photochroms color photos Switzerland

Vispach Bridge and the Matterhorn, Valais.

These color pictures of the vibrant landscapes and towns of Switzerland were created using the Photochrom process, a technique that colorizes monochrome images with precision.

While the prints may deceptively look like color photographs, but in fact, artificial color has in fact been added to black-and-white images. The process was invented in the 1880s by Hans Jakob Schmid, an employee of Swiss printing company Orell Gessner Füssli. It was highly time-consuming and required much attention to detail.

The original tablet of lithographic limestone would be coated with a light-sensitive emulsion, placed under a photo negative, and exposed to sunlight for several hours. The softer portions would be removed with a solvent, leaving a fixed lithographic image on the stone.

Then a technician would prepare additional lithographic layers for each tone to be used in the final color image. When the photochromic process was complete, the result was a vibrant color postcard.

photochroms color photos Switzerland

The Titlis Spitze, Unterwald.

In the 20th century, Switzerland was a different place, and these impressive color photos show vast, unexplored mountains, women in headscarves holding pails for milk to tiny ramshackle wooden chalets, and locals carrying on their everyday life.

The construction of the railways also had an impact on agriculture in the latter half of the 19th century: grain could be imported cheaply, which led farmers to increasingly convert to the more lucrative dairy farming. Many farm laborers had to find new work and moved either to industrial towns or emigrated.

Between 1840 and 1900 real incomes in the industrial sector doubled, while the share of income needed to cover basic needs like food and rent fell dramatically. However, many workers paid a high price for this rise in disposable income: they worked extremely long hours, factories were noisy, smelly, and dangerous places, and living conditions and sanitation in many urban working-class neighborhoods were lamentable. Child labor was also commonplace.

The development of the tourism industry went hand in hand with the growth of the railways, which made it easier for foreign visitors to travel through the country and take in its scenic landscapes and sights.

By the end of the 19th century, some 350,000 foreign tourists – predominantly British – visited Switzerland each year. The development of summer and winter sports resorts was also thanks to these foreign guests. Although foreign trips remained beyond the means of most people, prosperous members of the middle class, like the nobles and the upper-middle class, could and did travel, at least within Switzerland.

photochroms color photos Switzerland

Sunset on Lake Lucerne.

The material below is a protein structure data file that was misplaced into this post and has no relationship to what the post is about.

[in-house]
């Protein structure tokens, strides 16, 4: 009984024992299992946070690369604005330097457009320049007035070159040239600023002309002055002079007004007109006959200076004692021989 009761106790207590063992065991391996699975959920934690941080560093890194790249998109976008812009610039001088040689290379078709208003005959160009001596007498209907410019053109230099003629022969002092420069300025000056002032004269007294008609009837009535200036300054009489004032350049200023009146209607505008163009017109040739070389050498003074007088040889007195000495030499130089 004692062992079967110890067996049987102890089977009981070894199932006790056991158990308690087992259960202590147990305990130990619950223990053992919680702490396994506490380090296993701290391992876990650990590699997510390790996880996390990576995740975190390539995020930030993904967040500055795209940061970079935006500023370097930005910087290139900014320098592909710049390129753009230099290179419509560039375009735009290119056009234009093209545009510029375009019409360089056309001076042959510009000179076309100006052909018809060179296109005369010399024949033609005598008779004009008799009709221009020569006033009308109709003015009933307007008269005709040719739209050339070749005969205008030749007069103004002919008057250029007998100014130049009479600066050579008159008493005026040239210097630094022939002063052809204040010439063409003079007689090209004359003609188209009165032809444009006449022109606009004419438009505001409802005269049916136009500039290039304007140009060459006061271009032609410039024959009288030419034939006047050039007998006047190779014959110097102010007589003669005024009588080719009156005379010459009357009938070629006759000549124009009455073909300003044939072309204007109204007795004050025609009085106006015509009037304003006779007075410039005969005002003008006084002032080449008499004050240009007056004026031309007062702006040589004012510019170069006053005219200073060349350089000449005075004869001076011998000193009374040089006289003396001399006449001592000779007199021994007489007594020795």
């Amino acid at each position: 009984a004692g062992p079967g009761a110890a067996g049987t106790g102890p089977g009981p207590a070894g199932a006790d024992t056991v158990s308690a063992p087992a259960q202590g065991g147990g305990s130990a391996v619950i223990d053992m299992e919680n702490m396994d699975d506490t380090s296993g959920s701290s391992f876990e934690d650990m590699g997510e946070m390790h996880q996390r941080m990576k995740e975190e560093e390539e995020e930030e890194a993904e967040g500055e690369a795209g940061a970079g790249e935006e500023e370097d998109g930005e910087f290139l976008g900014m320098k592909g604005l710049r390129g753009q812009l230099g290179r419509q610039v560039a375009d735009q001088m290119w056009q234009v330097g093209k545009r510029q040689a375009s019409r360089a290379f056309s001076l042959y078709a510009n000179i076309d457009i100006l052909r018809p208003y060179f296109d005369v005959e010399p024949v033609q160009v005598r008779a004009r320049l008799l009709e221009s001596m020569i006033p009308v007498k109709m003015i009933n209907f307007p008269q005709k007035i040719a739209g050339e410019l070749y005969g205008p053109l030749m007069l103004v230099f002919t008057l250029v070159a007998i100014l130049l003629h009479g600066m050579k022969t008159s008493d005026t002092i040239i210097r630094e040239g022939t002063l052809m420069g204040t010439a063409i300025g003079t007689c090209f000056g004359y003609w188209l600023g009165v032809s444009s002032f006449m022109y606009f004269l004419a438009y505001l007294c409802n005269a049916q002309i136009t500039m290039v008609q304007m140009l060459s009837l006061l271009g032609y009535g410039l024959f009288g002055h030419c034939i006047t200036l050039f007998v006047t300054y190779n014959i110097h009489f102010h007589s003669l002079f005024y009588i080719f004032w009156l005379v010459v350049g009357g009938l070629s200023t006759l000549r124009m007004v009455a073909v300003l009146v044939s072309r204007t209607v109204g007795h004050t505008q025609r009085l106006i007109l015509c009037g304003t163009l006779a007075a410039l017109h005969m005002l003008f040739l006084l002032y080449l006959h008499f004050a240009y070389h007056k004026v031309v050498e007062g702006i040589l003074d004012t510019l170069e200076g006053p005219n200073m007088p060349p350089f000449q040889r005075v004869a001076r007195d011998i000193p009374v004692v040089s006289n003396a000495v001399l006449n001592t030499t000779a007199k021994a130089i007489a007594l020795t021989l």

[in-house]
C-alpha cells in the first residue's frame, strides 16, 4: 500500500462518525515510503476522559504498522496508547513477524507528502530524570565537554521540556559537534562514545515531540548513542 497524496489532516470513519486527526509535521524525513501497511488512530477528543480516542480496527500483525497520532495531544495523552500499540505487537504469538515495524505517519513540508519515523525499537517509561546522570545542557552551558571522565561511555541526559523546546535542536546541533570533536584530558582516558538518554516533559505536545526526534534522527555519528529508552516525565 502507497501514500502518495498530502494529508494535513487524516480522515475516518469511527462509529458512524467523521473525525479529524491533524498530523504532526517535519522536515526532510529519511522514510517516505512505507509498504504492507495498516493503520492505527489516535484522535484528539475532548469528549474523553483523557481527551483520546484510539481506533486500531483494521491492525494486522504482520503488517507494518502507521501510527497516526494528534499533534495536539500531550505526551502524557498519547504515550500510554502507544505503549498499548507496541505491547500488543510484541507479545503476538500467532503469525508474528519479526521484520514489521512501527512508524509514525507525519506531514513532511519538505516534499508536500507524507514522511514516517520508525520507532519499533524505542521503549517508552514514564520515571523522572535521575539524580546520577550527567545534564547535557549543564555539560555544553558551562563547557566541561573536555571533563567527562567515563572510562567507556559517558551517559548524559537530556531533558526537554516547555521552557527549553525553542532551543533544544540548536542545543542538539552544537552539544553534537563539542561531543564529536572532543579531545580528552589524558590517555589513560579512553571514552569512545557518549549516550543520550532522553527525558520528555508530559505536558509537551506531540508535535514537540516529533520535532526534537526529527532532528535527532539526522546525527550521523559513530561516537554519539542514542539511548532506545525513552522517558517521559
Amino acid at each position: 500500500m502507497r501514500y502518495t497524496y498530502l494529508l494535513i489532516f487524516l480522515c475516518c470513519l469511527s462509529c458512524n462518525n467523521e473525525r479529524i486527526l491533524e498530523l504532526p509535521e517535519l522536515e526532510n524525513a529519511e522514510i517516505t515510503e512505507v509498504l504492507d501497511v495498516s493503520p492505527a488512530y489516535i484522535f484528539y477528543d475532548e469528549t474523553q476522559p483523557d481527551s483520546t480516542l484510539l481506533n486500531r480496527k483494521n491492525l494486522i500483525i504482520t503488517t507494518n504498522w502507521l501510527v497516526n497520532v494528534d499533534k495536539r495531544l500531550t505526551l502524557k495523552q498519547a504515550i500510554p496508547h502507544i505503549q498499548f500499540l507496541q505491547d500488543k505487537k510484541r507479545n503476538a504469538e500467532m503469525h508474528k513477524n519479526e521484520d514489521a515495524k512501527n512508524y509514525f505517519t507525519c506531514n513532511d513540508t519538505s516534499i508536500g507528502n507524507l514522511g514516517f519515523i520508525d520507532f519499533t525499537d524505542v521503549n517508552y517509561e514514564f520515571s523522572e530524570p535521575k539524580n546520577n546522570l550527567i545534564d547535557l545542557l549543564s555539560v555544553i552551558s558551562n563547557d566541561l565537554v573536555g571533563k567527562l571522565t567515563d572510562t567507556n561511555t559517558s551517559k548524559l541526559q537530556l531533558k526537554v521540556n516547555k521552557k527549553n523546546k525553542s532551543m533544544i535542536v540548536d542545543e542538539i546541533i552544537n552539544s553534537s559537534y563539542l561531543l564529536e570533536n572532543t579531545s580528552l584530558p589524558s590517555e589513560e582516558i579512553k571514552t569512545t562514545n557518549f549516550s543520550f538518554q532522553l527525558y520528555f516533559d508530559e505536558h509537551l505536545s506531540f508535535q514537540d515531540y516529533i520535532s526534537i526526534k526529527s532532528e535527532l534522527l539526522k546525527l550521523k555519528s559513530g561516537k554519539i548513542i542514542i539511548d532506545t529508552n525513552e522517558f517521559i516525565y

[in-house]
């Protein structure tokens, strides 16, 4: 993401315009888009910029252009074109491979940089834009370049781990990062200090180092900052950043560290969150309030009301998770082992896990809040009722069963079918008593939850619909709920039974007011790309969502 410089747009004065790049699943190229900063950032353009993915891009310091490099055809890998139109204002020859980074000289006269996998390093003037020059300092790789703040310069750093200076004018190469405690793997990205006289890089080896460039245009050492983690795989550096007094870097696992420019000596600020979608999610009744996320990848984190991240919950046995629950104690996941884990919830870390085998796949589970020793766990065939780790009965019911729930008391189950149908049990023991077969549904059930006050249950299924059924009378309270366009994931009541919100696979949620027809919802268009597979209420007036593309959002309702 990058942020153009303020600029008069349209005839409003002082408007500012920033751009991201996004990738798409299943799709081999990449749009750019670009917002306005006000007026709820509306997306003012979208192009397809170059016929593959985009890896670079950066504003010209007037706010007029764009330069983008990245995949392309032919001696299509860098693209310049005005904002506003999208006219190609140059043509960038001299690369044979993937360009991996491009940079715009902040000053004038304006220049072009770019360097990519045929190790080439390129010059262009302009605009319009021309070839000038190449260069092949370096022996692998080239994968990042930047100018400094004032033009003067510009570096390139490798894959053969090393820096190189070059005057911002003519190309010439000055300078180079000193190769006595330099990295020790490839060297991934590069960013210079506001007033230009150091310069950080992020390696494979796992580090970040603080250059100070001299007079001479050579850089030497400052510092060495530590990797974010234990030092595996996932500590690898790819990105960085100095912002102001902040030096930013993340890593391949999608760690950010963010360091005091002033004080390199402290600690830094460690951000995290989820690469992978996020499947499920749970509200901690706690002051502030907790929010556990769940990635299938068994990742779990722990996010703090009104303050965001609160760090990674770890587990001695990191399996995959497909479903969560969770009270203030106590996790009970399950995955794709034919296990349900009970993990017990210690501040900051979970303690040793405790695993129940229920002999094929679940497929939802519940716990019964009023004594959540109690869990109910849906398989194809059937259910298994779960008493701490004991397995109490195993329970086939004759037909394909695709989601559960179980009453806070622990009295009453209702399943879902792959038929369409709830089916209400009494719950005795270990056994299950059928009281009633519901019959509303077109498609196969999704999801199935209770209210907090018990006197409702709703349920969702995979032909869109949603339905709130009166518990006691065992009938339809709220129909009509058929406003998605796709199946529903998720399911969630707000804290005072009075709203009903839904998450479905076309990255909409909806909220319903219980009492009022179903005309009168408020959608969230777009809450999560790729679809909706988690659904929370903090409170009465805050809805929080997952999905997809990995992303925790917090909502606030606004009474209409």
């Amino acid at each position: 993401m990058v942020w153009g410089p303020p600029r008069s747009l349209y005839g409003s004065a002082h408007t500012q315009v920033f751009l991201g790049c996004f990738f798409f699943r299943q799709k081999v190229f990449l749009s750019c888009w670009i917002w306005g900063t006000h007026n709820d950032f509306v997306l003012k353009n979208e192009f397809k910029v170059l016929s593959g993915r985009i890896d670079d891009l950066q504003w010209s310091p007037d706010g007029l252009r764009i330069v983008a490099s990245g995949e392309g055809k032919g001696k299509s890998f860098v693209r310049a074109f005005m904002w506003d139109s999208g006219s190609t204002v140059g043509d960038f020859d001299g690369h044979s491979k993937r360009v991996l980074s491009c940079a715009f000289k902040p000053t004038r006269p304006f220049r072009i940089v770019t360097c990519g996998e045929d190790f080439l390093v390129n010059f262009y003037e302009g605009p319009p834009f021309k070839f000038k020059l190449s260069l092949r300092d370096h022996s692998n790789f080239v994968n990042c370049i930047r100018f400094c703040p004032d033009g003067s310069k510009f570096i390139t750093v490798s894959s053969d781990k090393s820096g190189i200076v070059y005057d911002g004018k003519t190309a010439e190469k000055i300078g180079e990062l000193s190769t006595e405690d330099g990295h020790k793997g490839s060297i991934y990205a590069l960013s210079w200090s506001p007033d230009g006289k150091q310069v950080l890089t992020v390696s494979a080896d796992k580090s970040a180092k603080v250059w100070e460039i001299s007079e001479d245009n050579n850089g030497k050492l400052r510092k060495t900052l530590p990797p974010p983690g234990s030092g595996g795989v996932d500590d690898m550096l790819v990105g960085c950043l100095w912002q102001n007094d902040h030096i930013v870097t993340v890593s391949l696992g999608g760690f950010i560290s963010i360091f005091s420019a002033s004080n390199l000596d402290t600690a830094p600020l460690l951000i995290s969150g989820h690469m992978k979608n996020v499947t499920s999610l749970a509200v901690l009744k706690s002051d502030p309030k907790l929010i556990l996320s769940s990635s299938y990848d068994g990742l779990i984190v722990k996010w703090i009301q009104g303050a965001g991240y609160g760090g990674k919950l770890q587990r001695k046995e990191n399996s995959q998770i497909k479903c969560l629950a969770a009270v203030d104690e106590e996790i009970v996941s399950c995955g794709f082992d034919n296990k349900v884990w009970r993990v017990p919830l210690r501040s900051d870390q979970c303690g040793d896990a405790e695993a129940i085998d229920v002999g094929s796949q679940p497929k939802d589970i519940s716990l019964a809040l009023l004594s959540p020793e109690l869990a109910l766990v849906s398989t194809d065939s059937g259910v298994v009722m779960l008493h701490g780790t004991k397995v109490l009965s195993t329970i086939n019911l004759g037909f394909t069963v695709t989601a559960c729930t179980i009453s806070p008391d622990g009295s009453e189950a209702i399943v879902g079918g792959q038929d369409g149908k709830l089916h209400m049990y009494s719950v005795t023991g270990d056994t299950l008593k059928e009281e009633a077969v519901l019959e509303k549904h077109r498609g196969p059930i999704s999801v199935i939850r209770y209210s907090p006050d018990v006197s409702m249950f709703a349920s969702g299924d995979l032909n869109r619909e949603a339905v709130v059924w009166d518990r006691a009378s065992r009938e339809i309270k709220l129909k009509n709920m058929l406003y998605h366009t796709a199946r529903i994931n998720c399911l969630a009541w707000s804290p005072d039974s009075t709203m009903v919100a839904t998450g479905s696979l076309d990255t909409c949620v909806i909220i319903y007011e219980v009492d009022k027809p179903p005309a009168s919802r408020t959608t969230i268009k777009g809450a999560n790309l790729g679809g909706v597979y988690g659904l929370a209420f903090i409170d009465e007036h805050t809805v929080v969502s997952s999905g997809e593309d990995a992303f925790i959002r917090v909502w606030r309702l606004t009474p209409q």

photochroms color photos Switzerland

The Rhone Glacier and Glacier Hotel, Valais.

photochroms color photos Switzerland

The village of Saas Fee and The Rimpfischhorn.

photochroms color photos Switzerland

The Winter Gallery of the Simplon Pass, Valais.

photochroms color photos Switzerland

St. Bernard dogs, Valais.

photochroms color photos Switzerland

A Club Cottage at Theodulpass, Valais.

photochroms color photos Switzerland

Zermatt, Upper Staffelalp, with the Matterhorn, Valais.

photochroms color photos Switzerland

Leysin, Vaud.

photochroms color photos Switzerland

The Tonhalle, Zurich.

photochroms color photos Switzerland

Grand Concert Hall, Tonhalle, Zurich.

photochroms color photos Switzerland

Armor on display in Zurich museum.

photochroms color photos Switzerland

The bear pit at a zoo in Bern.

photochroms color photos Switzerland

The Spalenthor, Basel.

photochroms color photos Switzerland

A view from Beatenberg of the mountains Jungfrau, Mönch and Eiger in the Bernese Alps.

photochroms color photos Switzerland

The Grindelwald Grotto in the Bernese Alps.

photochroms color photos Switzerland

Interlaken and Unterseen, Bernese Oberland.

photochroms color photos Switzerland

Chillon Castle and Dent du Midi, Lake Geneva.

photochroms color photos Switzerland

Rochers de Naye and Hotel de Caux.

photochroms color photos Switzerland

Klöntalersee, Glarus.

photochroms color photos Switzerland

Farmers harvest hay in the Engadine, Grisons.

photochroms color photos Switzerland

The falls of the Rhine by moonlight, Schaffhausen.

photochroms color photos Switzerland

A view of Locarno from the Madonna del Sasso church.

photochroms color photos Switzerland

Women of Champéry, Valais.

photochroms color photos Switzerland

The Lion Monument in Lucerne, carved in 1820-21 to commemorate Swiss Guards killed in 1792 during the French Revolution.

photochroms color photos Switzerland

A view of the Grand Aletsch Glacier, with the mountains Jungfrau, Mönch and Eiger, Valais.

photochroms color photos Switzerland

The village of Leukerbad and the Torrenthorn, Valais.

photochroms color photos Switzerland

The music pavilion of the town of Interlaken, Bernese Oberland.

photochroms color photos Switzerland

Staubbach Falls and the mountain Jungfrau.

photochroms color photos Switzerland

Upper Engadine, Mont Pers Glacier, Grisons.

photochroms color photos Switzerland

The Lucerne railway station and Pilatus by moonlight.

photochroms color photos Switzerland

Lucerne.

photochroms color photos Switzerland

Lake Lucerne.

photochroms color photos Switzerland

The Matterhorn and the Findelenbach Bridge, Valais.

photochroms color photos Switzerland

A view from an ice cave on Jungfrau.

(Photo credit: Detroit Publishing Company / Library of Congress).